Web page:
International relations, National security, Science and technology | Australia, Southeast Asia

18 July 2022

Indonesia should develop and maintain a space security program to safeguard the country’s interests and to match the capabilities of its neighbours in the region, Taufik Rachmat Nugraha and Ridha Aditya Nugraha write.

On 22 March 2022, former Australian Defence Minister Peter Dutton officially declared the establishment of Australia’s Defence Space Command to safeguard Australia’s interests and access to space, saying Australia needed to counteract ‘some countries’, which he said “are developing capabilities to threaten or degrade space networks” and even targeting satellites.

Australia’s strategic space defence will invest $7 billion over the next decade to enhance the country’s satellite protection capabilities. This strategic budget will coincide with the launch of Australia’s first sovereign military communication satellite, JP 9102, which will cost $2.86 billion in total. This program will cover a ground station and launching and life cycle costs.

But are Australia’s fear of falling behind justifiable?

Consider the ongoing development of space activities by China and Russia over recent decades.

In 2007, China successfully managed to shoot down its own ageing Fengyun C-1 satellite in an Anti-Satellite Weapon test. In 2019, India did the same test, followed by Russia in 2020 and 2021.

Most significantly, in 2021 Russia’s test on its own satellite Cosmos-1408 threatened the International Space Station and other satellites in the Low Earth Orbit by generating more than 1,500 fragments of space debris.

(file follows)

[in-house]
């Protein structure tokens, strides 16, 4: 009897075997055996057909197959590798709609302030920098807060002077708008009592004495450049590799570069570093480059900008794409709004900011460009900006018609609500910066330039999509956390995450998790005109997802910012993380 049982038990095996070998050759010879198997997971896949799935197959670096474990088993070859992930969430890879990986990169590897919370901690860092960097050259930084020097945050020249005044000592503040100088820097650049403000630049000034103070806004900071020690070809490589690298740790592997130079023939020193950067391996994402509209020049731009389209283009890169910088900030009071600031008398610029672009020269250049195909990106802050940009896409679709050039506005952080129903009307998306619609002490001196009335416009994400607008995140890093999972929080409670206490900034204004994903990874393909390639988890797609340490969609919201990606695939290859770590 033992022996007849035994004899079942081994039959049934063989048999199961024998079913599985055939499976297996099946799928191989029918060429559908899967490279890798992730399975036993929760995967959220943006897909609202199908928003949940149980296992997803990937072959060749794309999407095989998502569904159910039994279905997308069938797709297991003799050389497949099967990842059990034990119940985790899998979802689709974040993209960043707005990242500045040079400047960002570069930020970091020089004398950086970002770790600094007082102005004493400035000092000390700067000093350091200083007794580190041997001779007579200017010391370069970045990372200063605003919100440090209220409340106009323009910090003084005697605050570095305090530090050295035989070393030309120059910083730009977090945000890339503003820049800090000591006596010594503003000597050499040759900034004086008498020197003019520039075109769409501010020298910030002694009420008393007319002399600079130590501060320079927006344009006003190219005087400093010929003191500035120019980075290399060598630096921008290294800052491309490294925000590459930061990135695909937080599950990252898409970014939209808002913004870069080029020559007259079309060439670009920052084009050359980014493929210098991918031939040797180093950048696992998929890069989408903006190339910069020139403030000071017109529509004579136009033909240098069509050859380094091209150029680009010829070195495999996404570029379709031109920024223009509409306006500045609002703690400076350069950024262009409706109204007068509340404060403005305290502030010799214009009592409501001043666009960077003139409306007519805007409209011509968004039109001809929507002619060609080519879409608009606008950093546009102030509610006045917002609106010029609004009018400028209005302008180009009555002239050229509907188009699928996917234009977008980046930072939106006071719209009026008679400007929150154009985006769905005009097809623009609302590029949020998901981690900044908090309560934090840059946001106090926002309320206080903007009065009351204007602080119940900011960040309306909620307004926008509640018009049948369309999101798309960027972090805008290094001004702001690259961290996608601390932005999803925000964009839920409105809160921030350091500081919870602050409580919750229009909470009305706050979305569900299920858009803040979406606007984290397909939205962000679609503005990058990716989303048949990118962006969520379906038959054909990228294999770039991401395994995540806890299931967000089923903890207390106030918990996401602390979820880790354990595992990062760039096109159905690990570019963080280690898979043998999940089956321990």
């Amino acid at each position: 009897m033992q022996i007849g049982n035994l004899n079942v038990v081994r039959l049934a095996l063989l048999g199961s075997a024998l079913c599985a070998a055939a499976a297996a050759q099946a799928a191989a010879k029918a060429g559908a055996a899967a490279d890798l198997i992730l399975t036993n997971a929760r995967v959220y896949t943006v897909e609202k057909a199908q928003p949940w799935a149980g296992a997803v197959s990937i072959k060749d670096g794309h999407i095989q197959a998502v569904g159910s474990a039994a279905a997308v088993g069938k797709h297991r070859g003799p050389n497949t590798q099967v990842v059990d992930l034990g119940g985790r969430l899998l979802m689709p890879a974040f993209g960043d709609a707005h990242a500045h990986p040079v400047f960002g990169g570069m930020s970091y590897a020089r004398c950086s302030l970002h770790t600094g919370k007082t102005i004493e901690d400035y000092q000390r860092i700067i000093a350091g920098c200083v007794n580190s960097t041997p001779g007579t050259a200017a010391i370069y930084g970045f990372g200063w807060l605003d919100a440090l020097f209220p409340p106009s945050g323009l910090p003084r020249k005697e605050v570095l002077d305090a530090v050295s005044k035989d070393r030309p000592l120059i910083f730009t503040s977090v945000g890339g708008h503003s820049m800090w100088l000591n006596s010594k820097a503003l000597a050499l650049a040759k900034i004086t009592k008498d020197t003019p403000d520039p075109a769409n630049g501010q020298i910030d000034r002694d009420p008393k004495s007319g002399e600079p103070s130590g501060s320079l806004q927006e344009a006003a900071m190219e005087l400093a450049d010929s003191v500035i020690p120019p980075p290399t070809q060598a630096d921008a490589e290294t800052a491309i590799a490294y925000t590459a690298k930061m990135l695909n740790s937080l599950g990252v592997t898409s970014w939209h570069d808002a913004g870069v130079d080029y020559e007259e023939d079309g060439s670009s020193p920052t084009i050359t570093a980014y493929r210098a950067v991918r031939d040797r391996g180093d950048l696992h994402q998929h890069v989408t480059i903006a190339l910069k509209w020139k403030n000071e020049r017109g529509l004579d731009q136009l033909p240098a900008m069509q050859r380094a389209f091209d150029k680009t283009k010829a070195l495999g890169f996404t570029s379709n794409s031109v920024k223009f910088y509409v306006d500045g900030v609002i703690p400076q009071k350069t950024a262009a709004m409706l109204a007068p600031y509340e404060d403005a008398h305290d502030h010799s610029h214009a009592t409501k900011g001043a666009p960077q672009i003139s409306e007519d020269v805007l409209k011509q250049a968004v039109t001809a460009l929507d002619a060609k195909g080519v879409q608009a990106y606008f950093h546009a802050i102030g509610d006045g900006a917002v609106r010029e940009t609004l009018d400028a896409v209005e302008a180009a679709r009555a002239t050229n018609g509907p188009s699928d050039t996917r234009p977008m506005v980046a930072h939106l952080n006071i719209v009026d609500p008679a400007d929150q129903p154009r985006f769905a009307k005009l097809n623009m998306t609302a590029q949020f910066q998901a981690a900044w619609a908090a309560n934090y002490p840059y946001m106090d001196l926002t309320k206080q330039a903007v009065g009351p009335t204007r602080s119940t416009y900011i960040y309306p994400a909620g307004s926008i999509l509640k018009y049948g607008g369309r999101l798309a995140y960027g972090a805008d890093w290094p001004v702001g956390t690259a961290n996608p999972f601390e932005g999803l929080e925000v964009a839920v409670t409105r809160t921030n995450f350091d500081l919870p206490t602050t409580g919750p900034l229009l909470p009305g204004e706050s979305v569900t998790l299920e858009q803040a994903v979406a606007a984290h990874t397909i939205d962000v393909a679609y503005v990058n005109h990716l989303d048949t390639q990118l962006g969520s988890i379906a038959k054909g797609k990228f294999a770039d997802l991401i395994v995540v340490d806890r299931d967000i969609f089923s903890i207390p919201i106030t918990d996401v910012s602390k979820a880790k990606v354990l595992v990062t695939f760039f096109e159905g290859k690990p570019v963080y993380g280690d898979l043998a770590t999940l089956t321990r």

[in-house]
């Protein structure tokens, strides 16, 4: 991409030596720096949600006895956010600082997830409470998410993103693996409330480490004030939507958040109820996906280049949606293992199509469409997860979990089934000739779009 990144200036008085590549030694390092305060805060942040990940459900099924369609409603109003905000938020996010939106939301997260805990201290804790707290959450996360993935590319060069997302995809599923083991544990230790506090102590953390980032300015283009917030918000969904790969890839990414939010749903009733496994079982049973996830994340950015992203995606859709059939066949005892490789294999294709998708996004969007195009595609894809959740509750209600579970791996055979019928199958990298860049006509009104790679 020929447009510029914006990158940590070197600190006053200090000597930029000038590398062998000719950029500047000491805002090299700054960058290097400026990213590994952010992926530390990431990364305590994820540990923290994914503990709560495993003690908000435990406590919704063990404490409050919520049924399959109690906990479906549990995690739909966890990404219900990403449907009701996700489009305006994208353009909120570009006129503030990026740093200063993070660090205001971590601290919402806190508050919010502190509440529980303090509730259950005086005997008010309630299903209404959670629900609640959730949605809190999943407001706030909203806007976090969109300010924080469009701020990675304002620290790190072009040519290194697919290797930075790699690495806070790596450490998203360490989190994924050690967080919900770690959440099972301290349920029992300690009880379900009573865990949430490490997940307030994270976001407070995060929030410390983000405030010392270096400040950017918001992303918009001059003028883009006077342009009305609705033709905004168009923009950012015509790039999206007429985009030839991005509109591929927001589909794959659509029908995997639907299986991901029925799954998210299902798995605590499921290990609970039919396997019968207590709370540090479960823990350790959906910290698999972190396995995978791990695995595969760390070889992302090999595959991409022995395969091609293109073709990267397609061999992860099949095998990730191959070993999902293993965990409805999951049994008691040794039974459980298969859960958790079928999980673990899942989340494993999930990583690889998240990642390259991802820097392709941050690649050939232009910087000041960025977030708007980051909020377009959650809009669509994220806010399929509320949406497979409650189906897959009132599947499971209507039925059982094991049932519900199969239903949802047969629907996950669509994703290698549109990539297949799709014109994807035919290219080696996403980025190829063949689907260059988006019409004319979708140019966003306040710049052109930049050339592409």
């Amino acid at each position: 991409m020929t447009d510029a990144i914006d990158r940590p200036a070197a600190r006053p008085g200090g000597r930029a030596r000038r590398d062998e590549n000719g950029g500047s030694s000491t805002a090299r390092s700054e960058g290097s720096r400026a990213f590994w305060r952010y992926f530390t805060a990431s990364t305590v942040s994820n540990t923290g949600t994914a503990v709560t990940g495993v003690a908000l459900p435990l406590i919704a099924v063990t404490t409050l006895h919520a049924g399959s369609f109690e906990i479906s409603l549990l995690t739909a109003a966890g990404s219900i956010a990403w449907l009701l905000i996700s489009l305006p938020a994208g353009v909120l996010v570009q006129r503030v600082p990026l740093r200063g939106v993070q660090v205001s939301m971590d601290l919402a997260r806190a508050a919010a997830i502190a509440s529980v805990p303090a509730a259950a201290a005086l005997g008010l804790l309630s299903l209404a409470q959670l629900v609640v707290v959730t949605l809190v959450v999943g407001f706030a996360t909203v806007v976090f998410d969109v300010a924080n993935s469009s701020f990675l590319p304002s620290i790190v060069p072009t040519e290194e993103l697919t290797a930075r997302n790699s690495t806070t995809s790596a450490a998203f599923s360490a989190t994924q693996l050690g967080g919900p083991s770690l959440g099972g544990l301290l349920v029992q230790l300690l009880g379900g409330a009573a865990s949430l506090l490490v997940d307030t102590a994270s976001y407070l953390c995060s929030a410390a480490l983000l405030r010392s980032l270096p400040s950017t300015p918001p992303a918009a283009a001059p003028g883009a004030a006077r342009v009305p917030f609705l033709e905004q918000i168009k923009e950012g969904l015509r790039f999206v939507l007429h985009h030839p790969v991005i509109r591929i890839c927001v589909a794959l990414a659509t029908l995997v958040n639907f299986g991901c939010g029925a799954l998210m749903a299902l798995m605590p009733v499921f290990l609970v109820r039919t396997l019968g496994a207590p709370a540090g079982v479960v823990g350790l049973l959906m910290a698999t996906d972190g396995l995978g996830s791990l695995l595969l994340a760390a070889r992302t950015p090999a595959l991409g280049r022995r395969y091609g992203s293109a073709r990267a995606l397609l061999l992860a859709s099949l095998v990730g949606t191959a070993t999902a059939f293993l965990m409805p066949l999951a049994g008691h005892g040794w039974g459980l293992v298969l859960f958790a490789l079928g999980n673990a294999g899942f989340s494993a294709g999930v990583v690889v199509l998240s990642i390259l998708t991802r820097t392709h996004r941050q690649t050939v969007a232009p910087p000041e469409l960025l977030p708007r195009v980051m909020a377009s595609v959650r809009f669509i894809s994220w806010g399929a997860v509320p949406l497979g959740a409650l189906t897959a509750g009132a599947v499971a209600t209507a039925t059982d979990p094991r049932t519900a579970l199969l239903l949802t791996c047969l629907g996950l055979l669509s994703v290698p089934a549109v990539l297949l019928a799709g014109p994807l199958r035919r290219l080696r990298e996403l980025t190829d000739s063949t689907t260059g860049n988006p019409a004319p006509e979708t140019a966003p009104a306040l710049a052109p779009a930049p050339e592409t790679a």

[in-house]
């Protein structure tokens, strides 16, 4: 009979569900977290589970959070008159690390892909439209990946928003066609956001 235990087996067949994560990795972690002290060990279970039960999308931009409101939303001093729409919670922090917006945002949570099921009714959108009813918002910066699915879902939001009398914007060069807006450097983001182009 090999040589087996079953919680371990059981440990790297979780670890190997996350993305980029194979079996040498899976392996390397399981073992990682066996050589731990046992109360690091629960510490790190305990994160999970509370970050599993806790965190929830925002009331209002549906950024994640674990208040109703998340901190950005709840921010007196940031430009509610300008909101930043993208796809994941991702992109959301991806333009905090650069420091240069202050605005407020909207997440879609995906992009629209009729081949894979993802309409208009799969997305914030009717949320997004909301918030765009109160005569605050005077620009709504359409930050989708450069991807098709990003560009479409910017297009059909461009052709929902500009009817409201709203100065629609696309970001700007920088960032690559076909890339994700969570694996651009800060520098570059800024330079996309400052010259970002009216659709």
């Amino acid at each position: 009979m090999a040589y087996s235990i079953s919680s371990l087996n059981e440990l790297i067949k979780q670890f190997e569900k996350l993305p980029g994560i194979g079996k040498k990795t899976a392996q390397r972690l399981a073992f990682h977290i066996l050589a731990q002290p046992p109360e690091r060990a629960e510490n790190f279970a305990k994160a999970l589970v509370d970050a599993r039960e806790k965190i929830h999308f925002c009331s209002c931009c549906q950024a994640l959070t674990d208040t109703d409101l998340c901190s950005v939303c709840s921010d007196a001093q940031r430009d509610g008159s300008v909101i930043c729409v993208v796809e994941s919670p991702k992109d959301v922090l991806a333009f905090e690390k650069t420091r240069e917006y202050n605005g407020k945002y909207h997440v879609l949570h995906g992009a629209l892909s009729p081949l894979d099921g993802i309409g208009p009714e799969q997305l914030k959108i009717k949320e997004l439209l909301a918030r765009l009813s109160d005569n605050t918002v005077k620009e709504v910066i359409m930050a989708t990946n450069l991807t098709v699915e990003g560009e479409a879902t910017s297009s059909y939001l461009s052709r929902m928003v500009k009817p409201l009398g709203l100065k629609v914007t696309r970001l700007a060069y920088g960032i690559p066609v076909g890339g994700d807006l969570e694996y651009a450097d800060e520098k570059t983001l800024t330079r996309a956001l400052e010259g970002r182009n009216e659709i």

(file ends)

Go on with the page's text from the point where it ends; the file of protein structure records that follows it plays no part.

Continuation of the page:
In China’s case, space military operations are carried out by the People’s Liberation Army Strategic Support Force (PLASSF), and one of the PLASSF’s missions is to undertake space and counter-space operations to safeguard the country’s domestic interests and military infrastructure.

More on this: Asia in space: cooperation or conflict?

Additionally, China has acquired the technology to manoeuvre satellites between orbits via ‘satellite tugging’ as demonstrated by SJ-21’s towing of the Compass G2 navigation satellite. This capability has sparked concerns that China may interfere with the satellites of other states in the course of conducting military operations. It’s certainly capable of this, and Australia should not be the only country concerned.

Recent events have provided compelling evidence of the growing threat of activity in space, and Indonesia too should be concerned. Space is critical for Indonesia’s integrated communications network in particular, as it is made up of over 17,000 islands and is the world’s largest archipelagic nation.

It must monitor its waters constantly for any threat to national security, and satellite technology assists in accomplishing those goals effectively and efficiently.

Given Indonesia’s strategic location in the Indo-Pacific region, the country’s space security is especially critical. Indonesia should develop and maintain a space security program to safeguard the country’s space interests, as Australia has.

Specifically, Indonesia could create a satellite for defence purposes – both for communication and surveillance – similar to Australia’s hybrid commercial and military satellite, the Optus C1.

The Outer Space Treaty of 1967 forbade only the deployment of weapons of mass destruction and nuclear weapons in space, as well as the building of military bases on the moon and other celestial bodies, but these laws have numerous loopholes.

As such, China, the United States, Russia, Australia, and Japan, among others, have established space defence policies and even entire dedicated space forces. Legally blurry or not, the development of earth-based space forces or other forms of devoted power in space are becoming an inescapable part of a national defence framework.

Indonesia must get on board too, or risk falling behind in what is to be a highly contested region in coming decades.

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